Respecting Adolescent Modesty

Intimate physical examination of children, and particularly of adolescents, presents a unique challenge for the healthcare provider. Adolescents and older children are usually very modest and concerned about maintaining strict privacy regarding their personal space. This space encompasses both individual (physical) and environmental domains. Shyness is a common feature seen in adolescence, particularly in girls, who tend to physically mature earlier than boys. Teens may be particularly reticent to disrobe for any reason-and especially for a "medical" examination. Practitioners should be attuned to this need for privacy by structuring the intimate portions of physical examination to be as unobtrusive as possible. Older children and adolescents should be afforded the facility to
disrobe in private, with or without the parent, as is their preference. Gowns should be provided as well, with attention to proper additional draping for any particularly intrusive type of examination (e.g. genitalia). The clinician should complete less intrusive parts of the examination first, so that the patient may remain disrobed or exposed for the shortest time possible. Respecting concerns for modesty and understanding potential embarrassment in adolescents will help the clinician build needed rapport useful for future visits.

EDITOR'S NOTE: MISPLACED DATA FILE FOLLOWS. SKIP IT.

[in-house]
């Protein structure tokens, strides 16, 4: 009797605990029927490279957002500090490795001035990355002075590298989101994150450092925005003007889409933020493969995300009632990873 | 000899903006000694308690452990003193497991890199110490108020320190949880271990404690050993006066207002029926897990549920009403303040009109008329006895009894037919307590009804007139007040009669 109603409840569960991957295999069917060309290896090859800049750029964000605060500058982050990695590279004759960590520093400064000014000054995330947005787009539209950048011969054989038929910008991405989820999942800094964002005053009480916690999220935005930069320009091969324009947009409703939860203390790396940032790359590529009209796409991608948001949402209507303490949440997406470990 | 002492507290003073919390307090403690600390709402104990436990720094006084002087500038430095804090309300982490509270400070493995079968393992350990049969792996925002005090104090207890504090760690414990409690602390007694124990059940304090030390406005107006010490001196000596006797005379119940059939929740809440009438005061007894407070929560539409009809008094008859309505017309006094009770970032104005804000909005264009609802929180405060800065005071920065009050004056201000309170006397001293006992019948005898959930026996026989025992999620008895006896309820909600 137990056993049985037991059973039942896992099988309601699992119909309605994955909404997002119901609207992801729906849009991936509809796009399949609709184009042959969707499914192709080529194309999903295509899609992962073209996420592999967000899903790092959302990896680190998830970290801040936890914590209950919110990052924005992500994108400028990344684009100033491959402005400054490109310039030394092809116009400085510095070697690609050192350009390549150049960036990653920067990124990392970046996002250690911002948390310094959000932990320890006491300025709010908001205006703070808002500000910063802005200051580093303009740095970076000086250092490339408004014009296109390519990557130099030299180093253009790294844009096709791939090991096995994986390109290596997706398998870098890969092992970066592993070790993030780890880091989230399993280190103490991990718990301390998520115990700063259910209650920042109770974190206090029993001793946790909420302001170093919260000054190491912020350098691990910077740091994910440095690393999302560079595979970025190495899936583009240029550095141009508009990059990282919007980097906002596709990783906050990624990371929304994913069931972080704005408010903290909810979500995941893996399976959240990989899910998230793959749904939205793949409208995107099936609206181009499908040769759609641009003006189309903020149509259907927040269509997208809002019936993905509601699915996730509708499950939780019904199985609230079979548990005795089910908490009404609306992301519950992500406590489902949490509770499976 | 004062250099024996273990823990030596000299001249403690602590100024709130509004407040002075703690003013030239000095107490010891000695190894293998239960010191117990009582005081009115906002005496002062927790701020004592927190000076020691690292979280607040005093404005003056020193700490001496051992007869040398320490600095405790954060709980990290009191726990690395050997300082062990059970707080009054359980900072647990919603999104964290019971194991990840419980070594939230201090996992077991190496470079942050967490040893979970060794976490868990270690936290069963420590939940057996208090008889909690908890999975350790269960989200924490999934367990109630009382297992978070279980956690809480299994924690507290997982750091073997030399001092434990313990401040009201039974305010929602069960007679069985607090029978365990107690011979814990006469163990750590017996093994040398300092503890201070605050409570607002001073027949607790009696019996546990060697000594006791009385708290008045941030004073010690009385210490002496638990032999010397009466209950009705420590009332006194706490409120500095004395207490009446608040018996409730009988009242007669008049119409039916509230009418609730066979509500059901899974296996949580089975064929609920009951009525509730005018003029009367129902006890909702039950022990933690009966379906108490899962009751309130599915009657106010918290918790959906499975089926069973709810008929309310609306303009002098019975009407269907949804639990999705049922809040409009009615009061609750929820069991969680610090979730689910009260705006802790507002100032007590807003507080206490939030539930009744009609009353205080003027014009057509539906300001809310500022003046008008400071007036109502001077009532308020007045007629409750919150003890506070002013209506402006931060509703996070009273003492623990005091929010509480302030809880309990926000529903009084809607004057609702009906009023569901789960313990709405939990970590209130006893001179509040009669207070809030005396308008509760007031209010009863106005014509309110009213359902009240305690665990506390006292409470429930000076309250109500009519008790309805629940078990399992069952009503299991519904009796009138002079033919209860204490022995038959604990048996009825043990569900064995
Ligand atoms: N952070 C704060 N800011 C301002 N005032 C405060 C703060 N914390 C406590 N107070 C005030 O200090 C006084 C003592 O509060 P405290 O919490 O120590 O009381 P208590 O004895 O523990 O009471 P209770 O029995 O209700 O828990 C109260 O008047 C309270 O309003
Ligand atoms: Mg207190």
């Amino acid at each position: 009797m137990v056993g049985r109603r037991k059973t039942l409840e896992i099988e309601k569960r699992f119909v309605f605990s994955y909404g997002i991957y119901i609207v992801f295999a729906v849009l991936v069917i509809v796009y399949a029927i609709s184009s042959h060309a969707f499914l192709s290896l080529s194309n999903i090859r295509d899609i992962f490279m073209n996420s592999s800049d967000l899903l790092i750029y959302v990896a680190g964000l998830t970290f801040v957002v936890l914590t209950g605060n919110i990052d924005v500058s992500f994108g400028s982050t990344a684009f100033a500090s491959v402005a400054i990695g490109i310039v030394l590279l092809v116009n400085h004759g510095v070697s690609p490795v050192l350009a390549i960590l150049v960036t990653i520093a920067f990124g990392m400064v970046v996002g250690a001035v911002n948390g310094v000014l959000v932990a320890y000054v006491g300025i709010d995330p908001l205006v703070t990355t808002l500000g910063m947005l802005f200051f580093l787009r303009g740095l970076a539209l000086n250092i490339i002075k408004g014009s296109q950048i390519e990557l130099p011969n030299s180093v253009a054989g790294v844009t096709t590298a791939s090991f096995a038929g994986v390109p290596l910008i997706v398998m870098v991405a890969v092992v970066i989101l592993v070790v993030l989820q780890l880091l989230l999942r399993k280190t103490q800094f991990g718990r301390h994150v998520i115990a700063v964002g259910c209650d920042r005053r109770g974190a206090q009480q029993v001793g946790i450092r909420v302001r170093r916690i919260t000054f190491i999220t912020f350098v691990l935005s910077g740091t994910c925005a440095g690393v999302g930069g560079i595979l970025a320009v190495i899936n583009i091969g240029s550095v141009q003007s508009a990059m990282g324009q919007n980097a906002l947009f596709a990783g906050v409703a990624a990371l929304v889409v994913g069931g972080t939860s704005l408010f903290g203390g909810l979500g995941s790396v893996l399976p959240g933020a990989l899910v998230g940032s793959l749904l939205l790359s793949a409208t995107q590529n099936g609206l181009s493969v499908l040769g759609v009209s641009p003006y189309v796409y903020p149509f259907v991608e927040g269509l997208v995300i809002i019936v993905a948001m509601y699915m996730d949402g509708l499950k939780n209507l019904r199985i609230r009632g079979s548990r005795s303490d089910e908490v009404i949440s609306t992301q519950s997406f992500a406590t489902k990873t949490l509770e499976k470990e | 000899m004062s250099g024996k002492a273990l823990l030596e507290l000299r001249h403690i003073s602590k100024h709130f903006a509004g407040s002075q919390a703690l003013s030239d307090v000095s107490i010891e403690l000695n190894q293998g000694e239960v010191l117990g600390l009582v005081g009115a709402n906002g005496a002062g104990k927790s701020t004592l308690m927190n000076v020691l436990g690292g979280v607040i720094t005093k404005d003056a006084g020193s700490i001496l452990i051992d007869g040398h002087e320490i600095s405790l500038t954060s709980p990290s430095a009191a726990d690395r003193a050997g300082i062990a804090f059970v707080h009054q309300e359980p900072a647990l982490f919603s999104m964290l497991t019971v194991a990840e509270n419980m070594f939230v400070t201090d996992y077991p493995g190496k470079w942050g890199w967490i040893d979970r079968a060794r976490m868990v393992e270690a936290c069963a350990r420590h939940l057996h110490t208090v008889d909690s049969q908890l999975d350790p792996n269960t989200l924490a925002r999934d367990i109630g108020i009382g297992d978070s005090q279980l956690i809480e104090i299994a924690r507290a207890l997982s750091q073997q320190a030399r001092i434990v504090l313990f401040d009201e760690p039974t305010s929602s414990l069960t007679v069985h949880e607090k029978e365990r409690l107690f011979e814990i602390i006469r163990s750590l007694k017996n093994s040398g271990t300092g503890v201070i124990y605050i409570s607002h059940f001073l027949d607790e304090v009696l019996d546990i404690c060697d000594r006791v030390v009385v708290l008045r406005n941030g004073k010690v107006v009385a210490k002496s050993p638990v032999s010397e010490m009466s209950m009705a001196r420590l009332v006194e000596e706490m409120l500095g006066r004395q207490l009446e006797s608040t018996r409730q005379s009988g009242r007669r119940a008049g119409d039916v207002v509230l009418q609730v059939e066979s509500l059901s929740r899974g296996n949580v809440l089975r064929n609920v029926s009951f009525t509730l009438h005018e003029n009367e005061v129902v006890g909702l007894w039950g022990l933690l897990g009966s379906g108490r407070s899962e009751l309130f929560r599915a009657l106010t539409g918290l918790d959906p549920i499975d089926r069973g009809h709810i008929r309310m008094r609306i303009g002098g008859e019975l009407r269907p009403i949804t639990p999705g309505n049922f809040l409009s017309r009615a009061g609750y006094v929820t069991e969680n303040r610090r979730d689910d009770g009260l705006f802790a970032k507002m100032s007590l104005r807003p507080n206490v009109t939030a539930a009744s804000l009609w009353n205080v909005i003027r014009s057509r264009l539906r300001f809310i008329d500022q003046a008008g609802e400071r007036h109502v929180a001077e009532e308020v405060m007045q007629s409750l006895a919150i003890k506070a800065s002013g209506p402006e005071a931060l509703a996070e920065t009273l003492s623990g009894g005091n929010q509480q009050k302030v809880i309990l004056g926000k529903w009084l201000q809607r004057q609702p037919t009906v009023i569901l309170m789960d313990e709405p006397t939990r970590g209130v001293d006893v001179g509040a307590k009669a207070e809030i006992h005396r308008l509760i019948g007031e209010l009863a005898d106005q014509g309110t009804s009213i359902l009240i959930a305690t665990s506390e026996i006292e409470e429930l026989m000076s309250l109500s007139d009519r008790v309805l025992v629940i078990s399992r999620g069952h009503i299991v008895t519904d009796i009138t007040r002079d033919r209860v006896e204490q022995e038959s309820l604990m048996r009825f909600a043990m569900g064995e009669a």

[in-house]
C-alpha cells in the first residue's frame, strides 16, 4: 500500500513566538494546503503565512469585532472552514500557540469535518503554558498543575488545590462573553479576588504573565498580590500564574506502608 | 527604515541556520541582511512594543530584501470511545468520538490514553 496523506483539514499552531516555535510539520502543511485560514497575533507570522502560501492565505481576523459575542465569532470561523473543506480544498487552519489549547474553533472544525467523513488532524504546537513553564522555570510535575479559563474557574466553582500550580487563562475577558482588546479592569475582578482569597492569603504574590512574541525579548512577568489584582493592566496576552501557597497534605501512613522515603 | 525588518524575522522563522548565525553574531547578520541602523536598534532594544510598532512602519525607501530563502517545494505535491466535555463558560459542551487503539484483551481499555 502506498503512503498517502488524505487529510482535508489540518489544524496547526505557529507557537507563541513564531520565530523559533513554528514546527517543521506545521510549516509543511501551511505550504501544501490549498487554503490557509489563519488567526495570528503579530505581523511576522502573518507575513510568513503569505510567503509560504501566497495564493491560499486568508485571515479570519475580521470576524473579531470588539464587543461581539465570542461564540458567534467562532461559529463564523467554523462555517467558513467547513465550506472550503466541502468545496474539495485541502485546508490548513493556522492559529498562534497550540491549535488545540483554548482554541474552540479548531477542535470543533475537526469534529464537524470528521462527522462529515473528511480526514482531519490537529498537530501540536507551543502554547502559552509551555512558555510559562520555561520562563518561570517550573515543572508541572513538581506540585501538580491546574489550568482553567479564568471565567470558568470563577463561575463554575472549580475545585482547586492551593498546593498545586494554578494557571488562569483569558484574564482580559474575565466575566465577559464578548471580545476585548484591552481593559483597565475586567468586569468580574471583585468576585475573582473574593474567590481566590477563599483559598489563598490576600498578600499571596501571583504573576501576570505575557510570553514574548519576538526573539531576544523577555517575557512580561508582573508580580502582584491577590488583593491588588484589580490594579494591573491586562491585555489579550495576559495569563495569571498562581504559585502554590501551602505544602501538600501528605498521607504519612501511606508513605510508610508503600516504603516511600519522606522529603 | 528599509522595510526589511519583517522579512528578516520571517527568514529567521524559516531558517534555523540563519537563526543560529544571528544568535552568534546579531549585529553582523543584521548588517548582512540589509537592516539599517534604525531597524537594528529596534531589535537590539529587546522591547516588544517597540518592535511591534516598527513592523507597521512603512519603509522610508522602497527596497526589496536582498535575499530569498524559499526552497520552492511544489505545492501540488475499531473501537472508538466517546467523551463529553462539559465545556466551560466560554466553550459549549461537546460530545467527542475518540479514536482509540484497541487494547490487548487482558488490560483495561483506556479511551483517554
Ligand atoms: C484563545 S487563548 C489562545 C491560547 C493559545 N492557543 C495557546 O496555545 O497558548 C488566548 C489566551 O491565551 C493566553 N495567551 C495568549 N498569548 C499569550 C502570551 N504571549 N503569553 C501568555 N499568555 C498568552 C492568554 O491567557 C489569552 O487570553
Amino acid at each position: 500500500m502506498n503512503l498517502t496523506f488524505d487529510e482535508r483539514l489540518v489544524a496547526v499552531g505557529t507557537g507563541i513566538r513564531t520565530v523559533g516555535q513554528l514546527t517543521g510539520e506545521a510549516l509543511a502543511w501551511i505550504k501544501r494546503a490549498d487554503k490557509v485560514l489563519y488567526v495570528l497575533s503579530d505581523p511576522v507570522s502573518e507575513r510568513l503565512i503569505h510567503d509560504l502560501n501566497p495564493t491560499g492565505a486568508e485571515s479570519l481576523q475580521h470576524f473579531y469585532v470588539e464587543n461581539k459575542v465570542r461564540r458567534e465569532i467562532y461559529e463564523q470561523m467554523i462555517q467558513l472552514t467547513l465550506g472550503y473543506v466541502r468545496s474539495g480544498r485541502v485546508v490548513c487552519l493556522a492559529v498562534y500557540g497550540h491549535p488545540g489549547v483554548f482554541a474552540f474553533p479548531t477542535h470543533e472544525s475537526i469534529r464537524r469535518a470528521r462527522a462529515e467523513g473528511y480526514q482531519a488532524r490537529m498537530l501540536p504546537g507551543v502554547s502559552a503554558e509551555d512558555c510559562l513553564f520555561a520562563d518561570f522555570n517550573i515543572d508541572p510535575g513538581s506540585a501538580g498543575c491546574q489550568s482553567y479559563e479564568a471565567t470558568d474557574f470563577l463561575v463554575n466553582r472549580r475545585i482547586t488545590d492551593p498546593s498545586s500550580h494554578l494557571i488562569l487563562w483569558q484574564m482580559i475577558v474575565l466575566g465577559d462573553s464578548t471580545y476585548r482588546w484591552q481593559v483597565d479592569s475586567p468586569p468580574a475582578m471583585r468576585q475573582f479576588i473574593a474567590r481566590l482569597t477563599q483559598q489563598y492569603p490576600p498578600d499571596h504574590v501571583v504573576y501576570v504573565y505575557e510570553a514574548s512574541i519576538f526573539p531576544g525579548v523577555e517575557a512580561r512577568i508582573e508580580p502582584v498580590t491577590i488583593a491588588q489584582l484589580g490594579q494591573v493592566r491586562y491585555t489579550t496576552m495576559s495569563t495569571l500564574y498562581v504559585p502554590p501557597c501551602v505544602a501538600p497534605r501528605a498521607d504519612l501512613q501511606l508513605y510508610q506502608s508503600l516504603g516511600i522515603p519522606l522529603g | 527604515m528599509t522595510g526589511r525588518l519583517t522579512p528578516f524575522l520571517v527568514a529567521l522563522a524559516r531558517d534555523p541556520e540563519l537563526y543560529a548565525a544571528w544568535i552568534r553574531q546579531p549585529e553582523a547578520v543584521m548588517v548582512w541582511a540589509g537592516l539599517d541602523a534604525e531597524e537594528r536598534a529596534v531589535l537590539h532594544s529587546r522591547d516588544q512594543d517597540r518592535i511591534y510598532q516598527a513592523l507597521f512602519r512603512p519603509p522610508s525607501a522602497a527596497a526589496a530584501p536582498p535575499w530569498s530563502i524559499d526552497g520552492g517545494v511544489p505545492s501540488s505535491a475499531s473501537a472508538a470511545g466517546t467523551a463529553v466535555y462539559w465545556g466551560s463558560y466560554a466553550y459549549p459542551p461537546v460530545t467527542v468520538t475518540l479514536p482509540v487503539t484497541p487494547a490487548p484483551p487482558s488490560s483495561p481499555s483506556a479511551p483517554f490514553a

In addition, adolescence is typically a time of uncertainty concerning ones sexual identity, and many adolescents experience confusion about the proper expression of sexual identity among peers as well as adults. Fear of homosexuality is not uncommon, nor is anxiety about violation of ones own personal space. Therefore, healthcare providers working with adolescents should educate themselves concerning the specific psychosocial issues which typically present in this group.

Assessing children: Infancy through adolescence (chap. 17). In L.S. Bickley & P.G. Szilagyi (Eds.), Bates' Guide to Physical Examination and History Taking, 8th ed. (pp. 652-654). Philadelphia, PA: Lippincott Williams, & Wilkins

American Academy of Child & Adolescent Psychiatry, Facts for families (info. sheet), No. 57. (n.d.). Normal adolescent development. Retrieved September 9th, 2004, from